Cost-cutting measures are creeping into the medicine cabinet. We split pills in half or take the drugs every other day to stretch our doses. We stop filling the prescriptions for our most expensive drugs. We buy prescriptions from online pharmacies with questionable credentials.
As patients pay more for their prescription drugs — whether it's through higher insurance co-pays or shouldering the full costs — many people decide to opt out of taking the drugs altogether. But there are safer ways to cut costs than skimping on — or skipping —the medicines you need.
More emergency room visits, severe and uncontrolled asthma attacks, and an upswing in heart attacks and strokes are just some of the poor health outcomes associated with skipping a prescription due to its cost.
For a chronic disease like high blood pressure where the symptoms are not obvious, skipping the drug may seem like no big deal, according to Rebecca Snead, executive vice president of the National Alliance of State Pharmacy Associations.
But, "we don't want someone who can't afford a medicine to become someone who can't afford bypass surgery," warns John Michael O'Brien, a prescriptions cost expert at College of Notre Dame of Maryland.
That's exactly what happened with to Karen Merrill, who has heart disease. She felt worse when she stopped taking her prescriptions for a while after her heart attack, "and I ended up back in surgery for a bypass," she said.
When patients decide to stop taking a prescription or otherwise alter their doses without informing their doctors, they may put themselves at risk for overdose or harmful medicine interactions.
"A doctor may think a patient is taking a drug when he really isn't, and may prescribe another drug when it appears that the first drug isn't working," says Michelle Fritsch, a pharmacist and chair of the clinical and administrative sciences department at the College of Notre Dame.
But maybe your insurance doesn't quite stretch to cover a brand-name antidepressant, or maybe you are stuck in Medicare's Part D "doughnut hole," waiting for your annual cap on prescription coverage to roll over. Maybe you have no insurance and no cash to spend at the pharmacy. How should you handle the costs?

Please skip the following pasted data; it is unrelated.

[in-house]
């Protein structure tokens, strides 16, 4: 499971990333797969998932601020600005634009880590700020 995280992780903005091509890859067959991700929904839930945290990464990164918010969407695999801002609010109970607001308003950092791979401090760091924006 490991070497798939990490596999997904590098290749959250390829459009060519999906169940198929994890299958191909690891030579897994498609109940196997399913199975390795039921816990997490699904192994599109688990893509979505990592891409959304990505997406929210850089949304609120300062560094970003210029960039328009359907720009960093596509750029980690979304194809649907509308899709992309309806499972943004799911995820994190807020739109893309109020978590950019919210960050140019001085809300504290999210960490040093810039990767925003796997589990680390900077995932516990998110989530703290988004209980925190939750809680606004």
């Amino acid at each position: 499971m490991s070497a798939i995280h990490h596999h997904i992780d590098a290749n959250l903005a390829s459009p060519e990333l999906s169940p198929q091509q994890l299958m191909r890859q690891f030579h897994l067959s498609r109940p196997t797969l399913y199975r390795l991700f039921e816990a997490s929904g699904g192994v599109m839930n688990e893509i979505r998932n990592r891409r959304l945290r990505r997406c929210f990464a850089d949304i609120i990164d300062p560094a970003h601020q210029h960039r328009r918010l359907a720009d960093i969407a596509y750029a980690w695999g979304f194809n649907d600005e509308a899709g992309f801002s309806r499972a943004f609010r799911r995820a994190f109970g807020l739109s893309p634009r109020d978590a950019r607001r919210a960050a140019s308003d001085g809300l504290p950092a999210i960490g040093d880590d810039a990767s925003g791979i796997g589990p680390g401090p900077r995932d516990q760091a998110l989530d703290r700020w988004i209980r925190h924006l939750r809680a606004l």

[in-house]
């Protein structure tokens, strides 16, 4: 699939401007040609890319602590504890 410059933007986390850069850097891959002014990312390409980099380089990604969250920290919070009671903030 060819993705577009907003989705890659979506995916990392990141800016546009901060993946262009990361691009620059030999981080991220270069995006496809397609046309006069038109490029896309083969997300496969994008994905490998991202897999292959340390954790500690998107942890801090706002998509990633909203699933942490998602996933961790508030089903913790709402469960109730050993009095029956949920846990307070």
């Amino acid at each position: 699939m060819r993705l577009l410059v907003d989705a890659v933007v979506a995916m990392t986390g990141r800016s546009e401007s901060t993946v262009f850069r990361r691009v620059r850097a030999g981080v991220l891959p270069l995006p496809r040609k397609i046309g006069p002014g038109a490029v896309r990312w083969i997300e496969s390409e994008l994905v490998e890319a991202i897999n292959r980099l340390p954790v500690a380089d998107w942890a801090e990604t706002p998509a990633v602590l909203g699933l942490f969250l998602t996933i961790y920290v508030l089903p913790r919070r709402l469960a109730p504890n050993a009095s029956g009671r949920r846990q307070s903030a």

"Every time you fill a prescription, talk to your pharmacist about lowering your drug costs," O'Brien advises. "Your pharmacist can explain your options and help your doctor choose a medicine that meets your needs."
However, "I don't know about you, but I know I would have a hard time standing in line with my pharmacist and saying, 'I can't afford this,'" says Merrill, who now works with the American Heart Association as a survivor-advocate.
In many cases, insurance companies directly notify pharmacies about less costly options in a class of cholesterol drugs, for instance, or a new generic version of a drug. "And if a generic is available for a drug you've been prescribed, you should take it," O'Brien says.
People who think generic drugs "are like generic toilet paper" can rest assured that the Food and Drug Administration certifies generic medications as having the same dose, strength, safety and efficacy as their brand-name counterparts, Fritsch says. Free prescription drugs are available for people who can't afford their medicines through patient assistance programs or PAPs.
Janet Walton, deputy program director at RxAssist, says it's not always the uninsured or the poor who are seeking help:
"People who are underinsured are calling."
Merrill sets aside money in a special health savings account to pay for her prescriptions throughout the year, "but come November, December, I'm in my doctor's office begging for free samples," she says.
"Samples aren't a replacement for continuity of care," says O'Brien, who notes that irregular use of samples can make it difficult for pharmacists to catch drug interactions. Doctor office samples also tend to be expensive brand-name drugs, not generics, "so if you start on a brand-name drug, you'll soon get a prescription for a brand-name drug."
Snead and others advise against buying cheaper prescription drugs from Canada, Mexico, and other foreign markets. "The incidence of counterfeit drugs is rising exponentially," Snead warns. Your online pharmacy may be stamped with a maple leaf flag, "but how do you know that the Web site is really in Canada?" she asked.
Speak Up-and Cut Back
"One of the questions that I've trained my 77-year old mom to ask is, 'if I get a new medication, which one of these other medications can I stop taking?'" Snead says.
O'Brien and Snead both recommend a yearly review of all medicines, in consultation with your doctor and pharmacist.
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